A: I think you’re going to see players be able to shoot from even deeper. The further your range is, the easier the game is for you. It forces defenders to pick you up much higher, which causes the help side to be much deeper. This creates more room to attack once players step over half-court, because there’s now extra space between there and the three-point line.
One of my biggest things I would love to see changed in high school basketball across America, is the shot clock. It sounds silly, but New Jersey doesn’t have a shot clock, and New York does. It’s messing with a lot of stats for a lot of kids, and it completely changes the game. I wish there were more concrete guidelines across states so that everyone is competing under the same set of rules. In New Jersey, you’ll get a team up by 10 in the 4th quarter, and they’ll hold the ball. It’s not fun for the fans or players at all.
Q: COVID has obviously impacted sports in ways we could never have imagined. There are a ton of kids out there right now who don’t know if they’re even going to play this year. Do you have any advice for kids who are out on their own training without the benefit of a system?
A: I think right now, players should focus on controlling what they can control. What I mean by that is you can always continue to work on your game. Stay ready, so when the time comes, players are conditioned, feeling good, and confident in their games. It’s also a good time to work on a couple weaknesses. Take shooting for example. If you’re struggling shooting the basketball and you need to make a switch, now is the perfect time to do that. You can focus on repping it out so when games are back on you don’t fall back into bad habits. Then hopefully in a few months when we’re playing again, they’ve fixed that subtle detail they were missing in their game.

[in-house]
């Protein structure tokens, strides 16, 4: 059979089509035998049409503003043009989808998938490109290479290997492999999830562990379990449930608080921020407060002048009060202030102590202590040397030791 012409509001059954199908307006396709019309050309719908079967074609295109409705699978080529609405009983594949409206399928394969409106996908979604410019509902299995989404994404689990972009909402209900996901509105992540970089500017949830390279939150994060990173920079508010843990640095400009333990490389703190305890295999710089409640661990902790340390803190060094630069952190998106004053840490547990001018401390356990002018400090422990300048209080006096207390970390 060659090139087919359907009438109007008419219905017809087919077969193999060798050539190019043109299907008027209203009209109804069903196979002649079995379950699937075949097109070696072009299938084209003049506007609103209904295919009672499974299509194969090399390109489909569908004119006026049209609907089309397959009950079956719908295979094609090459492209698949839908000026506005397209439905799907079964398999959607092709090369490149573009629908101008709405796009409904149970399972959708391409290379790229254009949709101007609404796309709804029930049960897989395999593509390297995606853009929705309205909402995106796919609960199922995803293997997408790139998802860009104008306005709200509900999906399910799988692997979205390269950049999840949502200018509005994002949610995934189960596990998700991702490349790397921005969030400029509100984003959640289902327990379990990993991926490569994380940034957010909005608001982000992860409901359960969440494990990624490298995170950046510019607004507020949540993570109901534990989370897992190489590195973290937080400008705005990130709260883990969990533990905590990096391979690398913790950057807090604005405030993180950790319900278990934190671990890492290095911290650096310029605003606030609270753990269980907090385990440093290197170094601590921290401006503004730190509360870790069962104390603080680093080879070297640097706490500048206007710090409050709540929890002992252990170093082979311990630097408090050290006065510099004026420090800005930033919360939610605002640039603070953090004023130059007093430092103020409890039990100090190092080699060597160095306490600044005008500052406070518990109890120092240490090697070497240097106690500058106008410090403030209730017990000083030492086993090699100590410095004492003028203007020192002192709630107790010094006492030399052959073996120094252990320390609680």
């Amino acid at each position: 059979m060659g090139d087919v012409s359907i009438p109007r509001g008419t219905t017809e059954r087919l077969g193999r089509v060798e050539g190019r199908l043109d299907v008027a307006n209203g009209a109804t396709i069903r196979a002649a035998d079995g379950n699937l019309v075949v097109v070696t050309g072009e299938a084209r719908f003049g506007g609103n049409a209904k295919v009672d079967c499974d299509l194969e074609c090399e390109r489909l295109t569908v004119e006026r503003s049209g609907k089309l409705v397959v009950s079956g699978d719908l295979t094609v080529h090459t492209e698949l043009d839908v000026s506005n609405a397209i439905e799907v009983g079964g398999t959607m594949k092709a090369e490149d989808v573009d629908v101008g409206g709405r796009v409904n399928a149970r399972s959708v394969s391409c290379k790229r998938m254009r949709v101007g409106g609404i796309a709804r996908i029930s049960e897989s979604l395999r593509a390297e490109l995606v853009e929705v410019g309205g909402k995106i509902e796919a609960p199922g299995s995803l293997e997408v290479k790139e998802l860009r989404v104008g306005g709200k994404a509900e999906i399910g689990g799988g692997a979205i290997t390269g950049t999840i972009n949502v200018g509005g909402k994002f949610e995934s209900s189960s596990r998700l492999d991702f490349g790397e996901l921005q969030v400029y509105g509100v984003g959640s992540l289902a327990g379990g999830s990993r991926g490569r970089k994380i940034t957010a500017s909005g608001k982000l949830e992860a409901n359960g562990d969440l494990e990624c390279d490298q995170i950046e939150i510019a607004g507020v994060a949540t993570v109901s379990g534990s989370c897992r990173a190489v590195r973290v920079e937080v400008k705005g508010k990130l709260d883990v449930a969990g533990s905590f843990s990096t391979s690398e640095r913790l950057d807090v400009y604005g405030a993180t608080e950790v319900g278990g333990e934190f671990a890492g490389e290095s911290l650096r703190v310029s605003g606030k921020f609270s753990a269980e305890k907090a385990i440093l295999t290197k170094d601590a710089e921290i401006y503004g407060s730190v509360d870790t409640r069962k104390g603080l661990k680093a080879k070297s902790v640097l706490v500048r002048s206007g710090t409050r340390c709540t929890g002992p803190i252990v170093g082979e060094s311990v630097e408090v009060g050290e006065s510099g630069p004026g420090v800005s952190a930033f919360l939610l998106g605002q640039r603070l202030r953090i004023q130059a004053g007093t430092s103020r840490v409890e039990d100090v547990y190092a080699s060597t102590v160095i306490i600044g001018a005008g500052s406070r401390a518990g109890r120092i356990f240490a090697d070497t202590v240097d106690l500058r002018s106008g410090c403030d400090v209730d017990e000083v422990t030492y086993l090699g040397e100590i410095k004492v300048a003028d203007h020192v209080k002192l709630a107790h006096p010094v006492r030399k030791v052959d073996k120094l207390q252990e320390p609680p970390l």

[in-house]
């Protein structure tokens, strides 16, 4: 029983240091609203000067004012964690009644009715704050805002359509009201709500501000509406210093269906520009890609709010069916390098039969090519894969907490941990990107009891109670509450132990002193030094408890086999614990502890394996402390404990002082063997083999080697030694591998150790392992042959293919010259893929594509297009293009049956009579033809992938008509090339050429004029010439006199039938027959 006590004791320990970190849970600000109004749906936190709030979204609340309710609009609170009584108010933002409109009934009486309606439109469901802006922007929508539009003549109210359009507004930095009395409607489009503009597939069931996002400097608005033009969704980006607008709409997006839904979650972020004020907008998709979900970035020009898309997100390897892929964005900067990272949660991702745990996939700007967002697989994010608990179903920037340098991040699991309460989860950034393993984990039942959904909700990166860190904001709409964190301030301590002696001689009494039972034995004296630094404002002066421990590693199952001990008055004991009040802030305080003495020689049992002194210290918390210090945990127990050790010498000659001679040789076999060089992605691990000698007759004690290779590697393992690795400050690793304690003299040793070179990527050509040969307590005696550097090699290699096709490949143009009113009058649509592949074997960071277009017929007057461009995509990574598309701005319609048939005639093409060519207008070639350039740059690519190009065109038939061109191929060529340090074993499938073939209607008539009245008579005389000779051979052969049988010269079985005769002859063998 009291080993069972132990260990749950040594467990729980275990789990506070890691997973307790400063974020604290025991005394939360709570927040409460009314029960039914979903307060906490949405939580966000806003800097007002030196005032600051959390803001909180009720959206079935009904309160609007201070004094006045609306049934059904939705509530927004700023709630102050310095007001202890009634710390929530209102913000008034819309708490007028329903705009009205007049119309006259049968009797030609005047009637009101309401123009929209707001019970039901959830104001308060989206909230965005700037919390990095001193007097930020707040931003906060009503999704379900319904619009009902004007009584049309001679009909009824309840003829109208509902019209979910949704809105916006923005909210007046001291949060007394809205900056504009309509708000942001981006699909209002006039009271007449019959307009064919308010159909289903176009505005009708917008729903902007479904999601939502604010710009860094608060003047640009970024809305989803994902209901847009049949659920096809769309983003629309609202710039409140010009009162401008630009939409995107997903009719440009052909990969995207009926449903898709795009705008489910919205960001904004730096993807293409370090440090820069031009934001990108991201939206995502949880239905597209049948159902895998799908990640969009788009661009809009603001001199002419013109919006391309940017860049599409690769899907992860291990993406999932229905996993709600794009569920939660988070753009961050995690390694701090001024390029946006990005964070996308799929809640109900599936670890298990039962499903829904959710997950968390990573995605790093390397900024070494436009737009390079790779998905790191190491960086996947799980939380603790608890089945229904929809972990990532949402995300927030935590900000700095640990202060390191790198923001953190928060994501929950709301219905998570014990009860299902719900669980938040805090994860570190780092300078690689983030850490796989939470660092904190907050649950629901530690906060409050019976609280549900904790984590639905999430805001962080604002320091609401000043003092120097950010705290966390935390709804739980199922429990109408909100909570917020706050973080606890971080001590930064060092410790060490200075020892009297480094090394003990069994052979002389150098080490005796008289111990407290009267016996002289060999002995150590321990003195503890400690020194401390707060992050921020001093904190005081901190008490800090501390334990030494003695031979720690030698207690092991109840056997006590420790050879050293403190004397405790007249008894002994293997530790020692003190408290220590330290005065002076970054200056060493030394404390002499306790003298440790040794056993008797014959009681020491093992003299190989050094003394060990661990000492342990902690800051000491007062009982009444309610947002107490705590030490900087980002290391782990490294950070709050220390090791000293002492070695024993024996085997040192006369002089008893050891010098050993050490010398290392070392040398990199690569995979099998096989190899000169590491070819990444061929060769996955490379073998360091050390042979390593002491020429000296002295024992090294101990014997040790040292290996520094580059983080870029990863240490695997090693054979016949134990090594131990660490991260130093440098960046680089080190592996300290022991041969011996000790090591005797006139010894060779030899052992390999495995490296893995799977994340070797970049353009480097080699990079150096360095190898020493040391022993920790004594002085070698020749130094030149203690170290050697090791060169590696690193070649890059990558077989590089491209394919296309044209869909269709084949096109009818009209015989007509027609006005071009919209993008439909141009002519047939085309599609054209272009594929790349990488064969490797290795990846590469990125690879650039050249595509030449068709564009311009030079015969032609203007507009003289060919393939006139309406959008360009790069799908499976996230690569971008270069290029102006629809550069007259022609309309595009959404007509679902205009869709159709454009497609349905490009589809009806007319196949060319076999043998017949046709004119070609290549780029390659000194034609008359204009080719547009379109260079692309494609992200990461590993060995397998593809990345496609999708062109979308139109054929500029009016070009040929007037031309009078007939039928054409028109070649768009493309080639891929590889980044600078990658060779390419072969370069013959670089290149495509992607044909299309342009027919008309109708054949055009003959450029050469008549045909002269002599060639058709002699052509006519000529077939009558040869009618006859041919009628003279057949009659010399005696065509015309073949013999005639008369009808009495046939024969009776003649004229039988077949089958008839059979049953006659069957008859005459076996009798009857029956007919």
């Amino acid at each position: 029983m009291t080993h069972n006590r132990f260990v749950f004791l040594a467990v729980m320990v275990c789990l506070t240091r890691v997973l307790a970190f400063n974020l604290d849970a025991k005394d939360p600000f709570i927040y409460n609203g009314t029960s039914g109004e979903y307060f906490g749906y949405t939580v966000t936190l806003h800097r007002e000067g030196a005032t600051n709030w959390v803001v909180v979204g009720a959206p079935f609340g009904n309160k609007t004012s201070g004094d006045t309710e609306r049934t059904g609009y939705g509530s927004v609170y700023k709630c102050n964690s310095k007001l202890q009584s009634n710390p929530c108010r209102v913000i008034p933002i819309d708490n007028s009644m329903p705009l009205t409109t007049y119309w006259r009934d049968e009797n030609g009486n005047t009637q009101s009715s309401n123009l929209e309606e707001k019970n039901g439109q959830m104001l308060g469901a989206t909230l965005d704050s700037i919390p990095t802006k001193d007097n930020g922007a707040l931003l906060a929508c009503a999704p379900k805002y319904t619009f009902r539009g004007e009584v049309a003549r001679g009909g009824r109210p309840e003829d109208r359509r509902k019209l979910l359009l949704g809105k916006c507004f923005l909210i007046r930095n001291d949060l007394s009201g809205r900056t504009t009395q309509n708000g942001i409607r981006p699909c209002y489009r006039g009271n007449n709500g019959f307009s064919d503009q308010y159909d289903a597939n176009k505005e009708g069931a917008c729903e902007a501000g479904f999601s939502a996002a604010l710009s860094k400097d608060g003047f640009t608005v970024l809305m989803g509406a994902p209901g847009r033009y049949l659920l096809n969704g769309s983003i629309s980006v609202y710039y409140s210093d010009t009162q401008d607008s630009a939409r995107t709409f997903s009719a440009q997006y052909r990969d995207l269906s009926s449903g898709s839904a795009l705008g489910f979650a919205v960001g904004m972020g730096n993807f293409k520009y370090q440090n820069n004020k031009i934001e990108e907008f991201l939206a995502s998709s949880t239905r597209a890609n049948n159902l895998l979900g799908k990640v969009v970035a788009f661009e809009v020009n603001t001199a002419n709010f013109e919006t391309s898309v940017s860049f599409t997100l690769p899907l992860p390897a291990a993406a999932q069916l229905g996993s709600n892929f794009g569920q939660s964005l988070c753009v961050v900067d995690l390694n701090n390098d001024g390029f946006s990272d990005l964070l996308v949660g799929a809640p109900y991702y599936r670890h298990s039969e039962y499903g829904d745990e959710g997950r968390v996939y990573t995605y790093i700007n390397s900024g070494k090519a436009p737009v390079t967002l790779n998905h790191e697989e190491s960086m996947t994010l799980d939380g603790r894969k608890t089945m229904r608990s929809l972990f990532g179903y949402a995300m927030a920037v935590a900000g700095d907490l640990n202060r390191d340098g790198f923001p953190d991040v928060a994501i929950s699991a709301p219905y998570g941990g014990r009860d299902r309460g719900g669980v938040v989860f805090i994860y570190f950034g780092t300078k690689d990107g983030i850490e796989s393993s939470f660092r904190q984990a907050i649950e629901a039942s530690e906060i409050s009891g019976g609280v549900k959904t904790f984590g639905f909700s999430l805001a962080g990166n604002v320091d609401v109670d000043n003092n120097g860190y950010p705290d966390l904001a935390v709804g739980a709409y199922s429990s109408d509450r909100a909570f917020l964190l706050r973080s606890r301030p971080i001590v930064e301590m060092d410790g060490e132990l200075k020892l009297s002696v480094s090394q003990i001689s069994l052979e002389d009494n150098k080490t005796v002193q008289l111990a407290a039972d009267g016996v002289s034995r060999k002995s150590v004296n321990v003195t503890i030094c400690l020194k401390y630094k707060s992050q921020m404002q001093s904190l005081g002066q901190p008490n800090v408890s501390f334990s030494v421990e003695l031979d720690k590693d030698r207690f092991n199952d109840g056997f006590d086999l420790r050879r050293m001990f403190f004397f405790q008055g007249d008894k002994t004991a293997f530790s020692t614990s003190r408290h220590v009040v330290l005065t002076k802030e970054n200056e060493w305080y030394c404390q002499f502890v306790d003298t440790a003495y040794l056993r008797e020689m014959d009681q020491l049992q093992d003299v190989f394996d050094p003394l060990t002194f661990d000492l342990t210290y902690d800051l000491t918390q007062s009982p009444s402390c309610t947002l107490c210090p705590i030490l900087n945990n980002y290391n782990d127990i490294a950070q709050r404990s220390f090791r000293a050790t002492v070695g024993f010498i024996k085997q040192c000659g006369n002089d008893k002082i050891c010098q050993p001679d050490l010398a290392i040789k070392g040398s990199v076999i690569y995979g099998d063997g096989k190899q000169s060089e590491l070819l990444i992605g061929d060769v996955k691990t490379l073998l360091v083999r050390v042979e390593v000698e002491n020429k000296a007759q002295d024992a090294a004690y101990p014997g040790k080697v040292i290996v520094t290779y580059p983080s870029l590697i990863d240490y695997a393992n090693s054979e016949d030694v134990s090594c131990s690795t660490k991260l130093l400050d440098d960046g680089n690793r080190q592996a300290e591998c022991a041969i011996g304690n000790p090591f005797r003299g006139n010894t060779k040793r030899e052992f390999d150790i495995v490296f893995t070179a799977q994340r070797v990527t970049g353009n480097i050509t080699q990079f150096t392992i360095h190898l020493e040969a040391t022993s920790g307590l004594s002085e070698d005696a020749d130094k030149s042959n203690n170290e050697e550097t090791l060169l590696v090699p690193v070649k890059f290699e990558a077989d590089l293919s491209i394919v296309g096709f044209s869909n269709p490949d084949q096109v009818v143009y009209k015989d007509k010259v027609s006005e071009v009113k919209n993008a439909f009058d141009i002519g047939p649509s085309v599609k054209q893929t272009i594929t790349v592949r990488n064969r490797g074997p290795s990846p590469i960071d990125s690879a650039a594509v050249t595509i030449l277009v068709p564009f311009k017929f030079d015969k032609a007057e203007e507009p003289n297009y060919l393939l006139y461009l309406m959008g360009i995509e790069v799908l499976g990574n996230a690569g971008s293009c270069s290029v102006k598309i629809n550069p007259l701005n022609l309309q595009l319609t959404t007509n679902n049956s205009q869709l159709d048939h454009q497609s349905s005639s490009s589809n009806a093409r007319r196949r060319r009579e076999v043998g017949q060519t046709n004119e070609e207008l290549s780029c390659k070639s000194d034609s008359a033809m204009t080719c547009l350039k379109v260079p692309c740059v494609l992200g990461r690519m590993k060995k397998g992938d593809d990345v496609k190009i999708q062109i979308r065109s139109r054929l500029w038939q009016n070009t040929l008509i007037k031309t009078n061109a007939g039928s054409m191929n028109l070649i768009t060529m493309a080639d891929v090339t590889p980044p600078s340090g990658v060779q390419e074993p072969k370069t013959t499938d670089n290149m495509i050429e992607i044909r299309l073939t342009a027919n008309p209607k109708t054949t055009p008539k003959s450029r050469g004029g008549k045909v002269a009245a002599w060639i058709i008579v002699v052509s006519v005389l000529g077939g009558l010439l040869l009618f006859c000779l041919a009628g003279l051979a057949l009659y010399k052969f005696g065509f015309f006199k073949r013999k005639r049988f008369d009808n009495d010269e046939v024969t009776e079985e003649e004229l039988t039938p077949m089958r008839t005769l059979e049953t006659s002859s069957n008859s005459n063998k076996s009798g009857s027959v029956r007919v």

It’s 2020. You’d think by now we’d have flying cars, alien best friends, and gender equality, but before those dreams come true, science has more to discover, and we’ve got more to conqHER.
In the meantime, Eastbay continues making history of its own. For Women’s History Month, Destyni Swoope designed our March catalog cover, becoming the first external artist to do so. If you’re on our catalog mailing list, you’ll be able to see her cool art in person, but her inspiration and her story are equally amazing, so we decided to talk with her about Eastbay, her art, and women’s empowerment. Here’s what she had to say:
Q: What was your experience with Eastbay growing up?
A: Growing up as a young athlete, I anticipated getting the Eastbay catalogs in the mail. It was like the sneaker bible! Back then, my brother and I would circle and star all the things we wanted and leave it out on the table in hopes that our mom would feel generous and buy us something. Haha! It was fun to see the gear that our favorite players wore and then be able to copy their swag. Eastbay catalogs have always been a huge part of the culture; I don’t know too many people who didn’t love flipping through them as a kid.
Q: You said you were a young athlete, what sports did you play growing up?